Police have, since 1996, trained a limited number of
their personnel on investigation of trafficking.
However, the shortfall of skilled investigators remains.
The police report no use of special investigative
techniques in trafficking investigations.

At a SAARC (South Asian Association for Regional
Cooperation) summit held in January, 2002, Nepal,
together with India and other South Asian countries,
signed the SAARC Convention on Preventing and Combating
the Trafficking in Women and Children for Prostitution.
SAARC leaders also called for the establishment of a
voluntary fund for the rehabilitation and reintegration
of the victims of traffickers.

In October, 2000, the U.N. Development Fund for Women
(UNIFEM), NGOs and Nepal's Home Ministry together hosted
a regional workshop with senior police officers to
enhance cross-border anti-trafficking collaboration.
NGOs and law enforcement officials discussed ways of
improving bilateral and regional cooperation on
investigating and prosecuting traffickers and ensuring
better protection of victims. Several follow-up
meetings involving Nepal and India have taken place.

Nepal has not had occasion to extradite its own
nationals charged with trafficking in other countries.
The government is not prohibited by law from extraditing
its own nationals. Presumably, Nepal would extradite
non-Nepalese persons charged with trafficking in other
countries, though to our knowledge no government has
ever made such a request.

Post has no evidence that governmental authorities
facilitate, condone, or are otherwise complicit in human
trafficking. However, local anti-trafficking NGOs
report that individual local officials and border police
sometimes accept bribes from traffickers in exchange for
allowing the traffickers and their victims to cross the
border. Under Nepal's constitution, the Commission for
Investigation of Abuse of Authority has the power to
investigate incidences of corruption by holders of
public office.

On September 13, 2001, Nepal ratified ILO Convention
182, which prohibits the worst forms of child labor.

Nepal has not yet ratified the following international
-- the Sale of Children Protocol, which supplements the
Rights of the Child Convention; or
-- the Protocol to Prevent Suppress and Punish
Trafficking in Persons, especially Women and Children,
which supplements the UN Convention Against
Transnational Organized Crime.

Protection and Assistance to Victims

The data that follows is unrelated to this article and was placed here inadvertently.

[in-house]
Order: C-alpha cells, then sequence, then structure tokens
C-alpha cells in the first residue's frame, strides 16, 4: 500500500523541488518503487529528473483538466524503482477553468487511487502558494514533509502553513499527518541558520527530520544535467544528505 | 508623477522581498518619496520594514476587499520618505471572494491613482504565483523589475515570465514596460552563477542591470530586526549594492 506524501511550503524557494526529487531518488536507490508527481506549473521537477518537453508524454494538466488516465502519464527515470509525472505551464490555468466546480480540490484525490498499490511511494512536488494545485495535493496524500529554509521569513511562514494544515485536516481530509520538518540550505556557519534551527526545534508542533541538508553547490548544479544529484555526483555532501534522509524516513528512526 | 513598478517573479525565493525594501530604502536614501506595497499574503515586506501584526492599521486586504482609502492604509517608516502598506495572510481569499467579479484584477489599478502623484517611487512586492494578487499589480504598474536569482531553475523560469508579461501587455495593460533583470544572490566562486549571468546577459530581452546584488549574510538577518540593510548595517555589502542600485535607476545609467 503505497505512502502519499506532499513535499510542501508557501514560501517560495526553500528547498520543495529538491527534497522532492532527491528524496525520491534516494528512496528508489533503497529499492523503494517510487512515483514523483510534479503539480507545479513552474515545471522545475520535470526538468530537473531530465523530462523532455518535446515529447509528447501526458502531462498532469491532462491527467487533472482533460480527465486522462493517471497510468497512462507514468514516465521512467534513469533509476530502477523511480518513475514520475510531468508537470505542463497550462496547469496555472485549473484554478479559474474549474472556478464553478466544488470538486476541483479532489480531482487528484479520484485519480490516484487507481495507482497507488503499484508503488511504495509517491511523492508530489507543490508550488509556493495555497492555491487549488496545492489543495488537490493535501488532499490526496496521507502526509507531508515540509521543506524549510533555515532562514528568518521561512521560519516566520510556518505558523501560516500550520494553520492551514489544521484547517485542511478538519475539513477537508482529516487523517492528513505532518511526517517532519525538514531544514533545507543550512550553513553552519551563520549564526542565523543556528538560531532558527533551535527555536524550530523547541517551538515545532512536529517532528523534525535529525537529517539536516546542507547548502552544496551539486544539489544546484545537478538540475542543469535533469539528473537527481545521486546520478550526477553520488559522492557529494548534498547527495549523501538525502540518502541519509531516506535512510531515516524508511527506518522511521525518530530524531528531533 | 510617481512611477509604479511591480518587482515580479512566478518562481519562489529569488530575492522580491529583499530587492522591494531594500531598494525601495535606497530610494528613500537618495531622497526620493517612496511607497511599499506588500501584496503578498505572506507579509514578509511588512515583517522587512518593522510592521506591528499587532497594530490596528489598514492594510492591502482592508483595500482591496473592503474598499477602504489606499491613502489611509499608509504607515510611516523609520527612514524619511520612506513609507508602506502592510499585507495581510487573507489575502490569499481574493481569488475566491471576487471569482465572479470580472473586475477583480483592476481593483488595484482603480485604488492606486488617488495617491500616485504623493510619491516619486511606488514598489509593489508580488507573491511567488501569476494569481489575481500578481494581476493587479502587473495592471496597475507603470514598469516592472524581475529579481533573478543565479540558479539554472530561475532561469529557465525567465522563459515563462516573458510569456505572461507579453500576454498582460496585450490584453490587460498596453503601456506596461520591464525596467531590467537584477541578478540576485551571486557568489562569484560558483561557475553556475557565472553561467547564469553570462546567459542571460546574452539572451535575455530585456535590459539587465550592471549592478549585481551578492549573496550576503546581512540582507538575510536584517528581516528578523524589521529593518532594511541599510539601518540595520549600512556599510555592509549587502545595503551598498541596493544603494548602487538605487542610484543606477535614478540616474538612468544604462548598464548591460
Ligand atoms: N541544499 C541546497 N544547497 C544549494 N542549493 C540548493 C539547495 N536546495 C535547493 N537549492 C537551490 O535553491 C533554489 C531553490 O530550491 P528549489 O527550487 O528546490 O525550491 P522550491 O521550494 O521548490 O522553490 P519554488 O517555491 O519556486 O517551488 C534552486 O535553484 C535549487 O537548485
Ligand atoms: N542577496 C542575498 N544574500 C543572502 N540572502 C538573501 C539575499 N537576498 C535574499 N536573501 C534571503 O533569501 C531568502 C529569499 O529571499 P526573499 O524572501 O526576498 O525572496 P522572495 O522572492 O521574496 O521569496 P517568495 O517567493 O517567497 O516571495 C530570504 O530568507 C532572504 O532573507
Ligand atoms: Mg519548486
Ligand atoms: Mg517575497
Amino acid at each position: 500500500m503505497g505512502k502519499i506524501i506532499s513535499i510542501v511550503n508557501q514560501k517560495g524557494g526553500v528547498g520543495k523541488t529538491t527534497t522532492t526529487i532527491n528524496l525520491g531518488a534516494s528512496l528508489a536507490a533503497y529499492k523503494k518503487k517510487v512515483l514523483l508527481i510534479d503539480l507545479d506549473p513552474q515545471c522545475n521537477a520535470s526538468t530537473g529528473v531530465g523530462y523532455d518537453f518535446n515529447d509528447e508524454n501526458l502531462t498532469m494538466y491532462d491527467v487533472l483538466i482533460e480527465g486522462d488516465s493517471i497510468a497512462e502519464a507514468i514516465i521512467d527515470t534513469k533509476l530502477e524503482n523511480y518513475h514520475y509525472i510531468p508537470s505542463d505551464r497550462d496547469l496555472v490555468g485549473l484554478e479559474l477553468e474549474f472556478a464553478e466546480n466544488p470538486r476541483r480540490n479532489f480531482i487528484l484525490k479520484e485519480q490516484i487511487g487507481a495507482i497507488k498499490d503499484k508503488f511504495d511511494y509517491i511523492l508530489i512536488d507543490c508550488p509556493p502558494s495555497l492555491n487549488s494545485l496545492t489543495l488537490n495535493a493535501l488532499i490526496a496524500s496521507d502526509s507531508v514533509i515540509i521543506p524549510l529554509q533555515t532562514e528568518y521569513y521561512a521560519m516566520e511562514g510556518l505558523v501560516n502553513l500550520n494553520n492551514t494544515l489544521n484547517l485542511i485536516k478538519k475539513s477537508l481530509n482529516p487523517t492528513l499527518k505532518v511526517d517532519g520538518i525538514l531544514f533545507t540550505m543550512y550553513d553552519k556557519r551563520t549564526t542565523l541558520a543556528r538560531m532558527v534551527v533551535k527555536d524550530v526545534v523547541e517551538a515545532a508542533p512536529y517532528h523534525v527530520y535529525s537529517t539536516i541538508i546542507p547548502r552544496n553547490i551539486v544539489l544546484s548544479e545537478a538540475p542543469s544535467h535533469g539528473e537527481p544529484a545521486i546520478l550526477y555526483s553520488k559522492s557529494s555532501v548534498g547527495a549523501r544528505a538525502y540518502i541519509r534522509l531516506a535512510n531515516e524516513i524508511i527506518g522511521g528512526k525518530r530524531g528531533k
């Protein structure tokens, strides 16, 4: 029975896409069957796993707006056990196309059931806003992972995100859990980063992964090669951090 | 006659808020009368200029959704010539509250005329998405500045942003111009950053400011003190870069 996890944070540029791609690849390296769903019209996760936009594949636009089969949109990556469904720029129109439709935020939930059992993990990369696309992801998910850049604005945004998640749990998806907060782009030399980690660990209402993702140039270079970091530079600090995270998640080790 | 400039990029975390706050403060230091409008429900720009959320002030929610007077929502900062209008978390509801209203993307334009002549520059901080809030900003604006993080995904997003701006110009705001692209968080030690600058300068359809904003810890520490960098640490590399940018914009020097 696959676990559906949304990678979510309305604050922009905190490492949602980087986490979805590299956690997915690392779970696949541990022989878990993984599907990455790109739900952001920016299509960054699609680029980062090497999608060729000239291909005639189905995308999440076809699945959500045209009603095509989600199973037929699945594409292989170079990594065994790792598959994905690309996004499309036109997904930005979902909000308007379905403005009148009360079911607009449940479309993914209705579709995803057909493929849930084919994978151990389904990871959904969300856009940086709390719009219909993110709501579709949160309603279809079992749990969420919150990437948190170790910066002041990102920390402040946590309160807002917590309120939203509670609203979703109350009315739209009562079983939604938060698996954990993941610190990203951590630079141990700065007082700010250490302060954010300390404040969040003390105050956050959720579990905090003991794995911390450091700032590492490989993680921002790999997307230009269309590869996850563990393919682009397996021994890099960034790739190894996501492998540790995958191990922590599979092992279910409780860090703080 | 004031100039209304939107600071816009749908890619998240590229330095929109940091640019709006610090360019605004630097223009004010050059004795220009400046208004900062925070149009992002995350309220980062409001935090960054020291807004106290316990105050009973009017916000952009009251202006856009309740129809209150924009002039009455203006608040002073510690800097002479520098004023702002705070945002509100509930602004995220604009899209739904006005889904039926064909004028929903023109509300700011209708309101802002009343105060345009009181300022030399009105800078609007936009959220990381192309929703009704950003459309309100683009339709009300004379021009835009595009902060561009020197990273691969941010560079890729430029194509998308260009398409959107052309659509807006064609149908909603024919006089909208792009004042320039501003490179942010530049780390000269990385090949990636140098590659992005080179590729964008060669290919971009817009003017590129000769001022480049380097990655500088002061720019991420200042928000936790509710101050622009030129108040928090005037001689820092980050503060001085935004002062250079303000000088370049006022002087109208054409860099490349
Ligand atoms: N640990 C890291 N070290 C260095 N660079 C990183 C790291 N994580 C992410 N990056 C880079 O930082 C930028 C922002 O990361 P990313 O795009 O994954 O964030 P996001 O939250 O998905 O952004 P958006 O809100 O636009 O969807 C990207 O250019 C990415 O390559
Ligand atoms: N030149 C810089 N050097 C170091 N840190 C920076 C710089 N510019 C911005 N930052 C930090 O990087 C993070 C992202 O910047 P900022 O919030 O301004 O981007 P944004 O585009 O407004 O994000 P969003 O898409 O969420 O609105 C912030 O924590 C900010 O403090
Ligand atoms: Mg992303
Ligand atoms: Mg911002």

The GON provides limited funding to local NGOs to
provide assistance to victims of trafficking with
rehabilitation, medical care and legal services. The
GON does not fund foreign NGOs. Bilateral and
multilateral donors, working in collaboration with the
GON through the MOWCSW, do fund local and foreign NGOs
to provide victim assistance.

The Ministry of Labor and Social Welfare sponsors job
and skill training programs in several poor districts
known for sending prostitutes to India. In May 1999,
MOWCSW opened the Women's Skill Development and Training
Center, a rehabilitation and skills training center for
women returned from being trafficked and for women and
girls at risk of being trafficked.

The government does protect the rights of victims.
Trafficking victims are not detained, jailed or
deported, nor are they prosecuted, as trafficking
victims, for violations of other laws. While the GON
has not actively encouraged trafficking victims to file
civil suits or seek legal action against the
traffickers, once the victim does file a civil suit or
make a criminal complaint the government will prosecute
the case at no cost to the victim. At the same time
there is no provision for the government to provide
protection to victims or witnesses. The GON has
initiated a "Women's Cell" of the police whose aim is to
assist victims of trafficking and domestic violence.

There are over 40 national-level NGOs working on the
issues of trafficking. With the GON's endorsement, many
NGOs have public information and outreach campaigns in
rural areas. They also provide prevention education,
micro-finance, rehabilitation, advocacy and legal
assistance. Two representative NGOs are members of the
MOWCSW's National Task Force Against Trafficking. The
GON works closely with the NGOs to provide services to
the victims and to assist in the implementation of the
National Plan of Action.